While shopping excitement dominated conversations, the data also unveiled the growing anti-consumerism trend. Calling out the harmful effects on the environment caused by excessive consumption, some consumers and business owners turned their back on the shopping holidays – or flipped them on their head by, in some cases, hijacking the shopping event hashtag (#BlackFriday, #CyberMonday, #SinglesDay etc) to promote a sustainable alternative. The US drove the peak of the movement with America Recycles Day on 16th April and, most recently, Black Friday on 23rd November.
Opting out of big shopping events as a retailer may seem unwise. After all, running a business is about maximising those profit margins. But, as the below examples show, an absence of deals and discounts does not necessarily equal an absence of consumer engagement and money in the till over time.
1. BUSINESS AS USUAL THIS [INSERT SHOPPING HOLIDAY HERE]:
Undoubtedly an extreme measure, some retailers decided to close for the big shopping days. A less radical option is to not partake in any promotional activities, selling products at regular prices like on any day of the week. If done right, this can help emphasise the quality and uniqueness of the products sold.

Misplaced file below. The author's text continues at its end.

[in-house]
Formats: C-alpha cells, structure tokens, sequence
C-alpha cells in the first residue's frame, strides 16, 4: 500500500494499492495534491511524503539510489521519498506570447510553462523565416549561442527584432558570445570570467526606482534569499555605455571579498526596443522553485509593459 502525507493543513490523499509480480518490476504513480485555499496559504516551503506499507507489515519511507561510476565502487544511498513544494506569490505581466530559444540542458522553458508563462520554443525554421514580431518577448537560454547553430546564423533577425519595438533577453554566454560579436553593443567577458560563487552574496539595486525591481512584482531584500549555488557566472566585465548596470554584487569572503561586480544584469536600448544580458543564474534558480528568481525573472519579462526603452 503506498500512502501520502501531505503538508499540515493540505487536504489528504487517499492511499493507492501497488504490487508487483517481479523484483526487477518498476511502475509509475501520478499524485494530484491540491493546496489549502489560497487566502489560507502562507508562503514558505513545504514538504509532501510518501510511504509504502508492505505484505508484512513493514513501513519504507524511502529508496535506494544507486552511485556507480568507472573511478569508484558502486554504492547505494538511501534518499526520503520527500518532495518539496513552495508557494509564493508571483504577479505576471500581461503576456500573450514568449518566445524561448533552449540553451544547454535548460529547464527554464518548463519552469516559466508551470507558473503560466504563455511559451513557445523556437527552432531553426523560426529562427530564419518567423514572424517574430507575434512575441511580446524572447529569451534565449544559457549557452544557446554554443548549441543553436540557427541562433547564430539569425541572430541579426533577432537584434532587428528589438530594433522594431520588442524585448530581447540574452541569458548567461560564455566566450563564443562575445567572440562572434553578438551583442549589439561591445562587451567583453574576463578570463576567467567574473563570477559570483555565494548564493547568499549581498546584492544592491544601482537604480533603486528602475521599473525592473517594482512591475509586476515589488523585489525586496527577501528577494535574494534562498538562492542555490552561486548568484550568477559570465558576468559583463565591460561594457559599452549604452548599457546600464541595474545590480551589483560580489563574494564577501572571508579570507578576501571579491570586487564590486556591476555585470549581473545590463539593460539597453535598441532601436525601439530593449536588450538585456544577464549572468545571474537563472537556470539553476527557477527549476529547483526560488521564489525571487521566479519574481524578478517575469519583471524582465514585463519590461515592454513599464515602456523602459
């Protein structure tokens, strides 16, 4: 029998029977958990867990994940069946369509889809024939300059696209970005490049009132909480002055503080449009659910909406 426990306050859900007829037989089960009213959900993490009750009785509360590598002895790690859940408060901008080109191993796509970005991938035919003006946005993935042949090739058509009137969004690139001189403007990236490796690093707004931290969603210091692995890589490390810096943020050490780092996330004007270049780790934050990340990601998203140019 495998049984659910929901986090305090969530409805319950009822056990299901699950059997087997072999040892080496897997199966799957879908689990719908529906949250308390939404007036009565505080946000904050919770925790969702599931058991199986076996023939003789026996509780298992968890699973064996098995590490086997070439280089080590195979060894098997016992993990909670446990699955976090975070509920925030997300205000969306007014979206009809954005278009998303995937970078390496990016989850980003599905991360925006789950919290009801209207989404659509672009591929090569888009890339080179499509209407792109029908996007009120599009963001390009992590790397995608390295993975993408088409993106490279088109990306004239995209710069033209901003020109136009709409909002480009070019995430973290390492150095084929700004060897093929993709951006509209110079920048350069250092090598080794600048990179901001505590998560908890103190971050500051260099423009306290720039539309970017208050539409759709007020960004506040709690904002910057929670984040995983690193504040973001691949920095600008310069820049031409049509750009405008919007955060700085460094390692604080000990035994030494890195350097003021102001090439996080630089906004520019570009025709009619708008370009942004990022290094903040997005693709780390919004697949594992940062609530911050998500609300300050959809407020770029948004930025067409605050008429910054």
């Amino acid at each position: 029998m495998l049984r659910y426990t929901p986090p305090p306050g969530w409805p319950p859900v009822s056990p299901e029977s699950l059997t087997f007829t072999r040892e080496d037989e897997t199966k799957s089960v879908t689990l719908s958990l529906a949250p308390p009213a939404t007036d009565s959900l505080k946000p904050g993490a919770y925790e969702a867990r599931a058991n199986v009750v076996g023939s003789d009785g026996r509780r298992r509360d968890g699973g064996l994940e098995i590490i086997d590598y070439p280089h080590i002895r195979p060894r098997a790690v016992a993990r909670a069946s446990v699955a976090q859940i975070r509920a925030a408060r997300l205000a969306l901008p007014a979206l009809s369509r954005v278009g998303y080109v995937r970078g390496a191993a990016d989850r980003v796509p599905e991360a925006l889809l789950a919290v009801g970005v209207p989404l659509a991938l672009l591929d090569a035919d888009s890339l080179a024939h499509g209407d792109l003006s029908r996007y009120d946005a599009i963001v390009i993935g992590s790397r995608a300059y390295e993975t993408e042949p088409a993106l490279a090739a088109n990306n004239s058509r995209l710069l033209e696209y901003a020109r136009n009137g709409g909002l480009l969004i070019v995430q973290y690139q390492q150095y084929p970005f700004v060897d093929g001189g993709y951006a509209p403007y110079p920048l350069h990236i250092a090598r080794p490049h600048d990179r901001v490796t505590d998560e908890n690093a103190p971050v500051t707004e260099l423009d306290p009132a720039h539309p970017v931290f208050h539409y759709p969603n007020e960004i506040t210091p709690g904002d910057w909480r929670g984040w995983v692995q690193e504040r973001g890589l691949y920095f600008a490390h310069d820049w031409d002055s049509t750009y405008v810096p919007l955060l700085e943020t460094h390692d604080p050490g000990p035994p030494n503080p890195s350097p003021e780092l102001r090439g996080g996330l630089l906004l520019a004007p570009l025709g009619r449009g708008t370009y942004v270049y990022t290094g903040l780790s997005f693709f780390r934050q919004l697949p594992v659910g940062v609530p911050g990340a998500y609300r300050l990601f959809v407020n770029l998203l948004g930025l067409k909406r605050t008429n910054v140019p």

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”The reason why you won’t see sales in our webshop is because we believe our garments come with a constant value. To us it is important to make sure that the people who wear our design truly feel that we together honor the origin of the stories that are embedded in each print” ~ from our latest blog post where we reflect upon this day. Some people and companies named it Black Friday, but according to us it is as green as all other days. This campaign call for over-consumption and it does not sit well with us at all. Dive into the reason why at corneliasun.com/pages/stories ~ and don’t hesitate to share your thoughts in the comment field below ? #greenisthenewblack #changetheworldwithstyle